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Safer Cities Backlash Hits the Media

By Eric Richardson
Published: Thursday, February 01, 2007, at 11:23AM

Last night saw two stories on Downtown's homeless situation hit the Internet. They bring two different angles to the issue, but both are negative toward LAPD's enforcement of the Safer Cities initiative Downtown.

The first, running in the Times, says that the Downtown crackdown is causing overflow at service providers in other areas. The other, obviously written before that story went up, runs in the Weekly and accuses the Times of missing the real story in its recent praise of Safer Cities.

It seems to me that both stories fail to deliver a reasoned take on what's really happening Downtown.

This is going to be a little longer than my typical post here, so bear with me...

The Scattering Numbers Game

Ashraf Khalil and Cara Mia DiMassa paint the picture of a city that's being overrun with homeless who are fleeing Downtown's persecution.

While shelters and homeless service organizations in Pasadena, Glendale and the San Fernando Valley report no noticeable uptick in numbers, shelters to the south and west -- the places skid row denizens can directly reach by bus and by foot -- tell a different story.

"It's been a nightmare," said Brenda Wilson, president of New Image Shelter near the Los Angeles Coliseum. "We're beyond bulging. Food and supplies are way over budget."

Wilson, a 17-year veteran of local homeless services, said the situation at her shelter worsened soon after the LAPD crackdown began last fall. The 400-bed shelter was suddenly overflowing, and Wilson had to hire security guards to turn away people at the door.

"We were turning away 200 people a night," she said. "It's overwhelming -- more than we can stand."

Let's put things in perspective here. The quoted high count in September was 1800. The November 1st count, the first after Safer Cities enforcement started, was 1187. The following count was 1391 (you can see all these numbers via the Downtown Homeless Map). We have no data for the time between September and November. At the high end, though, you've got the possibility that Downtown's street-sleeping population dropped by 600 when Safer Cities took effect. That ignores traditional population drops over the winter, but we'll use that number for now.

Did 1/3 of those who left Downtown's streets (the streets, mind you, not the shelters) suddenly turn up at New Image's door wanting a bed? That seems an entirely unreasonable assumption.

Captain Smith thinks there might be something else to it.

"What I think is happening is people are just noticing it more," Smith said. "I've been getting calls from as far away as San Diego, saying they've got our homeless... Everybody can't be getting them."

Can We Believe the Numbers?

The Weekly piece is highly skeptical of LAPD's numbers when it comes to drug arrests.

Rubin of the Journal, however, does the real work and unpacks, in rather harrowing detail, those seemingly glossy numbers. Of the 1,400 arrests made by undercover cops since the Skid Row sweep began last summer, Rubin reports, a mind-blowing 1,093 were categorized as cases of "possession for sale." Think about that for a moment. The LAPD and the D.A. are claiming that they busted more than a thousand dealers in five months in one small area of the city? Who does that leave as their client base? Unless I'm missing something, the cops' own stats give the lie to the official version.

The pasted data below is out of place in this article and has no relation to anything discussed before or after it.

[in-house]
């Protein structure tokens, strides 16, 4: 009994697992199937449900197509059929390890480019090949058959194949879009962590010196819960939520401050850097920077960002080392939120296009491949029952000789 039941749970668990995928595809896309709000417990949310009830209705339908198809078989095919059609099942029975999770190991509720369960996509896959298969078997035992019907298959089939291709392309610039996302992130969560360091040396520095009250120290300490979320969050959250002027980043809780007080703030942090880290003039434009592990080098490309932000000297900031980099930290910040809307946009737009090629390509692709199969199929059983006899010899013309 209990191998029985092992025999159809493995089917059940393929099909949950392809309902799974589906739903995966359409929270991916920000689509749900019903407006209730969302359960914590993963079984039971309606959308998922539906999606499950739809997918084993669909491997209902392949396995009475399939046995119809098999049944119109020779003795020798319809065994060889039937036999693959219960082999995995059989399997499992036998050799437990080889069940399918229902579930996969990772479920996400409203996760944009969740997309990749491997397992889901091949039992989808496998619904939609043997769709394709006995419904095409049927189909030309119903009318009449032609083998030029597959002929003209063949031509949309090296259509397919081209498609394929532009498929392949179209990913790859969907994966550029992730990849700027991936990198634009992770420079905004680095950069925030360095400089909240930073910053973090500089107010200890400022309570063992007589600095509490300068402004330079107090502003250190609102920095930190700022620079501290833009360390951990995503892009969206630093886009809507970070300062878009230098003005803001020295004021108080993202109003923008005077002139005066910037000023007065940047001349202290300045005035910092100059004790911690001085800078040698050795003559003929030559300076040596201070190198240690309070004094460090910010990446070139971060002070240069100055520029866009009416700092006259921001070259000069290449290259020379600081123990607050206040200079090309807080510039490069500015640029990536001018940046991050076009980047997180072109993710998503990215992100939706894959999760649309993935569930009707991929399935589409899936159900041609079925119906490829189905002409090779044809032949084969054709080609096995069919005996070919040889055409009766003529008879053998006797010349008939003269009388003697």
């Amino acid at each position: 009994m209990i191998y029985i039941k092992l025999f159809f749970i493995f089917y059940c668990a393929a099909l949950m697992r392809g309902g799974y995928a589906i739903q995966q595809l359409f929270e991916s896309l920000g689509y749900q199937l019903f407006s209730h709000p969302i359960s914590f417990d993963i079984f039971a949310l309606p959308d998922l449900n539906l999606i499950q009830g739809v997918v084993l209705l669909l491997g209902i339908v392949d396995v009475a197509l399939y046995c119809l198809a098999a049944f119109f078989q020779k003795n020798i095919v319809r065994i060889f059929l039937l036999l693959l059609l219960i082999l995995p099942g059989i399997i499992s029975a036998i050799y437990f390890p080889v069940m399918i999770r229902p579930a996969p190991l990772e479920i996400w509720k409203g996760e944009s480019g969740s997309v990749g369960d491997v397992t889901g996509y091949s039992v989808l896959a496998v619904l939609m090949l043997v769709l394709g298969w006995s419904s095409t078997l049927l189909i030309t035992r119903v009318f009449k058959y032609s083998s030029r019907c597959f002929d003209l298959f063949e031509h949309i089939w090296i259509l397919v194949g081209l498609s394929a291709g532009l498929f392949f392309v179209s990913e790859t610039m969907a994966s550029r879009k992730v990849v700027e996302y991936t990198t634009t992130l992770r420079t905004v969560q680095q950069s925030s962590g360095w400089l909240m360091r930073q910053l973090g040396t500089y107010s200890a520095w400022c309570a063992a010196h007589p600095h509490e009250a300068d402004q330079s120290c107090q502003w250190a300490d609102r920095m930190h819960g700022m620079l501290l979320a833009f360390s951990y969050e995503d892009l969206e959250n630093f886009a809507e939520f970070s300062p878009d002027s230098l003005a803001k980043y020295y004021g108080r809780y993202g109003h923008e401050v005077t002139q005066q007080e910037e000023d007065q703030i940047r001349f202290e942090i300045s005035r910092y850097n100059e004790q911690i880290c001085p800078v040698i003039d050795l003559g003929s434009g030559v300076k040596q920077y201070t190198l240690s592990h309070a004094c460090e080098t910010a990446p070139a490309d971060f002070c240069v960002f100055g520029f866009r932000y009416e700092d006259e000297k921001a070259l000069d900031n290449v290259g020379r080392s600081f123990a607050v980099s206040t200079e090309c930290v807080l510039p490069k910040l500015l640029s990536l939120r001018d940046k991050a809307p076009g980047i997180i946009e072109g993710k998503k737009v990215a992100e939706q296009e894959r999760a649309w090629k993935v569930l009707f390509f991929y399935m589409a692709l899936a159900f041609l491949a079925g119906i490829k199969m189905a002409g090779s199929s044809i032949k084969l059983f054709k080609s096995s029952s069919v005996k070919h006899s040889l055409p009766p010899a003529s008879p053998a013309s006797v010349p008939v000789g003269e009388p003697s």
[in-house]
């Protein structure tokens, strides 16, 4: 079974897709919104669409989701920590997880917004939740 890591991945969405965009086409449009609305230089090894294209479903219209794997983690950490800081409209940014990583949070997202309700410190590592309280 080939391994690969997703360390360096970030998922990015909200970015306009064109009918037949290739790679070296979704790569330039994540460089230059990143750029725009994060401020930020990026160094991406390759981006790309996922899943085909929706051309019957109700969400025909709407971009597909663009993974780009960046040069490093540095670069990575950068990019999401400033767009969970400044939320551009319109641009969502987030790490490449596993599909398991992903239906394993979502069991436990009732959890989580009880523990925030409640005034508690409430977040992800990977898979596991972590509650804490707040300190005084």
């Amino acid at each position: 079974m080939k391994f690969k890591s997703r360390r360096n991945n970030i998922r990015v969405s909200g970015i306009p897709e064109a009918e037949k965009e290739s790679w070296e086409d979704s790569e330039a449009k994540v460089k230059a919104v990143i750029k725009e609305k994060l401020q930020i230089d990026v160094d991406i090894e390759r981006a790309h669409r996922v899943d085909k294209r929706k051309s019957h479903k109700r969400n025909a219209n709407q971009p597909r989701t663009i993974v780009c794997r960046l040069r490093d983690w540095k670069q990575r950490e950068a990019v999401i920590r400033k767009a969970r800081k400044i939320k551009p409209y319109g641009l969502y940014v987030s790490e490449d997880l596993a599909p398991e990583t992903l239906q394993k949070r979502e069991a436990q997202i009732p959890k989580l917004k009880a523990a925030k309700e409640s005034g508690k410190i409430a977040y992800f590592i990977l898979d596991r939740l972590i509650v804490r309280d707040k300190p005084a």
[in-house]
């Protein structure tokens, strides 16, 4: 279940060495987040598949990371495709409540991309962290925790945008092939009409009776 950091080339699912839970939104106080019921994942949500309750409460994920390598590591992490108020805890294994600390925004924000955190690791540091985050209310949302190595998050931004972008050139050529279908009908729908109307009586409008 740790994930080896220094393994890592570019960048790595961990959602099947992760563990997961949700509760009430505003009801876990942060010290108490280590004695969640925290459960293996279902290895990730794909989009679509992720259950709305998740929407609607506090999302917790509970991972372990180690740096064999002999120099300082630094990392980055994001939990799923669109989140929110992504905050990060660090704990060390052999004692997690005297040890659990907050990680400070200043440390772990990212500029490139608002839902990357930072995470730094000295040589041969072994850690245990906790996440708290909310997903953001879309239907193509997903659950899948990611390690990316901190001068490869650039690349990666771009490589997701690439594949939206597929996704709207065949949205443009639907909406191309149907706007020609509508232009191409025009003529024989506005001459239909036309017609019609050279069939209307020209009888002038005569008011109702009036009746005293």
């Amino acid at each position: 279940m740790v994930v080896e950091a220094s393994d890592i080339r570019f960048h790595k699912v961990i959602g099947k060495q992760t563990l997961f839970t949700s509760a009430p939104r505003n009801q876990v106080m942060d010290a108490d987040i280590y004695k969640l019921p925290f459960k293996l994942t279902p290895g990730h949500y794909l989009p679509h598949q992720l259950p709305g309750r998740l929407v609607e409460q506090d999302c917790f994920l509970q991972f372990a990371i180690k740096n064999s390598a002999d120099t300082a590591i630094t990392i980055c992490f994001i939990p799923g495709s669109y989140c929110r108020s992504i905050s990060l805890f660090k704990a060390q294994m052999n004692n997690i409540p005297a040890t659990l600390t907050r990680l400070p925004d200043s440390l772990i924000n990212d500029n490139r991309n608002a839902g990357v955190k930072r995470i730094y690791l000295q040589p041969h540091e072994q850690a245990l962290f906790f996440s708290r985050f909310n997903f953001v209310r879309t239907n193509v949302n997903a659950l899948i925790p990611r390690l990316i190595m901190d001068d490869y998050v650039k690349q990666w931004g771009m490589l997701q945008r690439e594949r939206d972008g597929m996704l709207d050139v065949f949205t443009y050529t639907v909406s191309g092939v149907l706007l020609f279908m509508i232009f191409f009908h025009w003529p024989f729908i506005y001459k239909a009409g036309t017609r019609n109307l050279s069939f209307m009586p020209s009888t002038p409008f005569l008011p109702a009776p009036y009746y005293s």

Let's get one thing straight. The buyers and sellers of drugs Downtown do not live here. They come here for the drug market. Yes, there are addicts Downtown. Yes, these people are preyed on by the drug sellers. But do these dealers come Downtown simply to sell to those living on the streets? Absolutely not.

Skid Row has been the way it has because it was a "safe" place to come buy and use drugs. Individuals would come from all over the City to make their score and then use their dope on the streets. At home there were people who might see. On Skid Row one was anonymous, just another of Downtown's homeless population.

One thousand arrests for dealing does not mean one thousand dealers. The sad state of the justice system means a guy can get busted one day and be back selling on the street just a few days later. It would be very interesting to know what the repeat rate is in that arrest statistic.

What Makes the Numbers Drop?

So what is driving the drop in the number of individuals on the street?

First, enforcement. Yes, Safer Cities is driving down the counts, but it's doing it by making Skid Row a far tougher environment in which to buy and sell drugs. When the dope man's not here, the customer base goes down. Skid Row's not as fun of a place to use when you know the cops are coming around.

Second, weather. The last month has been cold and now wet, and the number of people on the street has gone down accordingly. The January 1st count was 1146. Since then the weather's been crappy and we've seen counts of 875 and 812. Is that just a coincidence? The December 1st count fell right after some crappy weather and it was significantly lower than either of the counts around it.

We Need Safer Cities to Continue

I've said time and time again that there will be no way to improve the situation for Downtown's homeless until the drugs are pushed out of Skid Row. The drug situation looks to most eyes like homelessness, but it isn't.

We must drive away those who come Downtown to sell and to score in order to be able to help those who are truly in need. It's vital to Downtown and to this City that the Safer Cities initiative be continued and that Central division be allowed to keep the fifty officers assigned to it for that task. There's a lot of good going on down here, and it's time to keep working.


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